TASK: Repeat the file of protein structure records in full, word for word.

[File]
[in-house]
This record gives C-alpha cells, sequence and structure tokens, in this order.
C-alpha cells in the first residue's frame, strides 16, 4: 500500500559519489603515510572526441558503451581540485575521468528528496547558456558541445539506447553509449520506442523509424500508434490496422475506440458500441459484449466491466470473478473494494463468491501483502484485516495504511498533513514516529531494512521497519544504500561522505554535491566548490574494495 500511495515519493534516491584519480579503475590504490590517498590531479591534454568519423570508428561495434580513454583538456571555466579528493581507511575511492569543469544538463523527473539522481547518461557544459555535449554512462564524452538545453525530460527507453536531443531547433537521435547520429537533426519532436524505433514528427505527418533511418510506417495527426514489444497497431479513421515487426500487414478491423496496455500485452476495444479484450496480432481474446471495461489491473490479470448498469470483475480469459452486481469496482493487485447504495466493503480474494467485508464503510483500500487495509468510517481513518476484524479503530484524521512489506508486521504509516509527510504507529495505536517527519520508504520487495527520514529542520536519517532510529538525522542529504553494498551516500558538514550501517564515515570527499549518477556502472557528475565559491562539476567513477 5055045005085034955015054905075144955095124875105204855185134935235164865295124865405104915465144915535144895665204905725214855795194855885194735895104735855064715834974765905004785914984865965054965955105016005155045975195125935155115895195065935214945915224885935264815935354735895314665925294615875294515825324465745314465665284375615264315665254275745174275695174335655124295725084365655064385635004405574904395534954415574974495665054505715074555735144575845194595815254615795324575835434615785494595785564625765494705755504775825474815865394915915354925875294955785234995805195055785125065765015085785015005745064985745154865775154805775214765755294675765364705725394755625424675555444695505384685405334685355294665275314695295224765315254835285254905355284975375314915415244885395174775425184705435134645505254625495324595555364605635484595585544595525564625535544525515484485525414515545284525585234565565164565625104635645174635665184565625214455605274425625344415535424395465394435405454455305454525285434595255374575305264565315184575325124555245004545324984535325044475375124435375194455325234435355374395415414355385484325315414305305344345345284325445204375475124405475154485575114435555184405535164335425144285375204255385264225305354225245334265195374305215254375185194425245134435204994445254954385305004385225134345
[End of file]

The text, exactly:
[in-house]
This record gives C-alpha cells, sequence and structure tokens, in this order.
C-alpha cells in the first residue's frame, strides 16, 4: 500500500559519489603515510572526441558503451581540485575521468528528496547558456558541445539506447553509449520506442523509424500508434490496422475506440458500441459484449466491466470473478473494494463468491501483502484485516495504511498533513514516529531494512521497519544504500561522505554535491566548490574494495 500511495515519493534516491584519480579503475590504490590517498590531479591534454568519423570508428561495434580513454583538456571555466579528493581507511575511492569543469544538463523527473539522481547518461557544459555535449554512462564524452538545453525530460527507453536531443531547433537521435547520429537533426519532436524505433514528427505527418533511418510506417495527426514489444497497431479513421515487426500487414478491423496496455500485452476495444479484450496480432481474446471495461489491473490479470448498469470483475480469459452486481469496482493487485447504495466493503480474494467485508464503510483500500487495509468510517481513518476484524479503530484524521512489506508486521504509516509527510504507529495505536517527519520508504520487495527520514529542520536519517532510529538525522542529504553494498551516500558538514550501517564515515570527499549518477556502472557528475565559491562539476567513477 5055045005085034955015054905075144955095124875105204855185134935235164865295124865405104915465144915535144895665204905725214855795194855885194735895104735855064715834974765905004785914984865965054965955105016005155045975195125935155115895195065935214945915224885935264815935354735895314665925294615875294515825324465745314465665284375615264315665254275745174275695174335655124295725084365655064385635004405574904395534954415574974495665054505715074555735144575845194595815254615795324575835434615785494595785564625765494705755504775825474815865394915915354925875294955785234995805195055785125065765015085785015005745064985745154865775154805775214765755294675765364705725394755625424675555444695505384685405334685355294665275314695295224765315254835285254905355284975375314915415244885395174775425184705435134645505254625495324595555364605635484595585544595525564625535544525515484485525414515545284525585234565565164565625104635645174635665184565625214455605274425625344415535424395465394435405454455305454525285434595255374575305264565315184575325124555245004545324984535325044475375124435375194455325234435355374395415414355385484325315414305305344345345284325445204375475124405475154485575114435555184405535164335425144285375204255385264225305354225245334265195374305215254375185194425245134435204994445254954385305004385225134345